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      Research on an Mg-Zn alloy as a degradable biomaterial.

      Acta Biomaterialia

      Alloys, Animals, Biocompatible Materials, Cell Line, Electrochemistry, Magnesium, Rabbits, Zinc

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          In this study a binary Mg-Zn magnesium alloy was researched as a degradable biomedical material. An Mg-Zn alloy fabricated with high-purity raw materials and using a clean melting process had very low levels of impurities. After solid solution treatment and hot working the grain size of the Mg-Zn alloy was finer and a uniform single phase was gained. The mechanical properties of this Mg-Zn alloy were suitable for implant applications, i.e. the tensile strength and elongation achieved were approximately 279.5MPa and 18.8%, respectively. The results of in vitro degradation experiments including electrochemical measurements and immersion tests revealed that the zinc could elevate the corrosion potential of Mg in simulated body fluid (SBF) and reduce the degradation rate. The corrosion products on the surface of Mg-Zn were hydroxyapatite (HA) and other Mg/Ca phosphates in SBF. In addition, the influence caused by in vitro degradation on mechanical properties was studied, and the results showed that the bending strength of Mg-Zn alloy dropped sharply in the earlier stage of degradation, while smoothly during the later period. The in vitro cytotoxicity of Mg-Zn was examined. The result 0-1 grade revealed that the Mg-Zn alloy was harmless to L-929 cells. For in vivo experiments, Mg-Zn rods were implanted into the femoral shaft of rabbits. The radiographs illustrated that the magnesium alloy could be gradually absorbed in vivo at about 2.32mm/yr degradation rate obtained by weight loss method. Hematoxylin and eosin (HE) stained section around Mg-Zn rods suggested that there were newly formed bone surrounding the implant. HE stained tissue (containing heart, liver, kidney and spleen tissues) and the biochemical measurements, including serum magnesium, serum creatinine (CREA), blood urea nitrogen (BUN), glutamic-pyruvic transaminase (GPT) and creatine kinase (CK) proved that the in vivo degradation of Mg-Zn did not harm the important organs. Moreover, no adverse effects of hydrogen generated by degradation had been observed and also no negative effects caused by the release of zinc were detected. These results suggested that the novel Mg-Zn binary alloy had good biocompatibility in vivo.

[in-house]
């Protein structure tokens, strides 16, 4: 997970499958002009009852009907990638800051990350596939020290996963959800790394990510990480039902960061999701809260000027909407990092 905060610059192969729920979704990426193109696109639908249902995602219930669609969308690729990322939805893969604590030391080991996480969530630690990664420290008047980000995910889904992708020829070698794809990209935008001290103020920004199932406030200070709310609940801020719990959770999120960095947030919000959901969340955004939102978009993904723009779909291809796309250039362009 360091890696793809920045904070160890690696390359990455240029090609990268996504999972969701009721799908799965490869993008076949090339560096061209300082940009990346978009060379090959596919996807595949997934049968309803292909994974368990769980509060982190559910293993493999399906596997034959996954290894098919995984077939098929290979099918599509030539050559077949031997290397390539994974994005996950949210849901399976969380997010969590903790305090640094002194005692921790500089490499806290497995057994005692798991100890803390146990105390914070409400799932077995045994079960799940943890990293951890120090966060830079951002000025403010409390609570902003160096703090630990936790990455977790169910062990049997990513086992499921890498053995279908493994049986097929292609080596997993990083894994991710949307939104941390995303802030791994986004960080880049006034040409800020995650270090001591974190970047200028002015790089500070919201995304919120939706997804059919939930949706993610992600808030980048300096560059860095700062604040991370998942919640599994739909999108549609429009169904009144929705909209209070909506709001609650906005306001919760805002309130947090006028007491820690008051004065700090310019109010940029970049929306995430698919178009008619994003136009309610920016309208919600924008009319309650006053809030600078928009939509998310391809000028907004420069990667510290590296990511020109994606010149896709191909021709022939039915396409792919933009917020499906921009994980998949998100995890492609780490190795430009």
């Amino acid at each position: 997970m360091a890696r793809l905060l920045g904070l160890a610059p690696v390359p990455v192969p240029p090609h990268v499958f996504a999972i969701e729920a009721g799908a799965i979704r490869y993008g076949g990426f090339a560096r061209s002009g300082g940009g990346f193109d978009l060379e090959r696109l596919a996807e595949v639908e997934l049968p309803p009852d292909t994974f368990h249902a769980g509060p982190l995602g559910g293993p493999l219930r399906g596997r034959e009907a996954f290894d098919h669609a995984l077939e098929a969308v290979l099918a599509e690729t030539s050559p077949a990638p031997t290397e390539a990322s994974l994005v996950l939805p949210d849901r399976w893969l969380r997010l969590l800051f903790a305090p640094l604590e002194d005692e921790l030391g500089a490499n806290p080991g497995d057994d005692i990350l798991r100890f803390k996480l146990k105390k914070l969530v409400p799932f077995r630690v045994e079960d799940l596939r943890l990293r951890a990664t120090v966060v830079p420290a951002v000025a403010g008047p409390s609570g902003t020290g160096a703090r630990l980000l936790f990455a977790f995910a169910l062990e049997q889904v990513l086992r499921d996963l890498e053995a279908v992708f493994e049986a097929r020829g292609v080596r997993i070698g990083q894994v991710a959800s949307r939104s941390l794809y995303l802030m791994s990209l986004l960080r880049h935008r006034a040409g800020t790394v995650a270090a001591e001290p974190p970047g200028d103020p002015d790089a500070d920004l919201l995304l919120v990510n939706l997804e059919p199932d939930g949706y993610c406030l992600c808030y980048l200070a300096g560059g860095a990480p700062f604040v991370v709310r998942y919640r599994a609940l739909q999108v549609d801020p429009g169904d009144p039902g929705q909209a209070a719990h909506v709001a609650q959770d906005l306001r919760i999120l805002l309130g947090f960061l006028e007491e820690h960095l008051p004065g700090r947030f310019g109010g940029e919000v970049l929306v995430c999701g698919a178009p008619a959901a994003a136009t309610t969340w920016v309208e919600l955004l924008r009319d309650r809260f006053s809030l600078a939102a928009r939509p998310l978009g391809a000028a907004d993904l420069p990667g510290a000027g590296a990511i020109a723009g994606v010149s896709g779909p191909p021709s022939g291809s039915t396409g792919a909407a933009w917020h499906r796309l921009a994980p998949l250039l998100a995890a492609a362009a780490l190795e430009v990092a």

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          Alloys, Animals, Biocompatible Materials, Cell Line, Electrochemistry, Magnesium, Rabbits, Zinc


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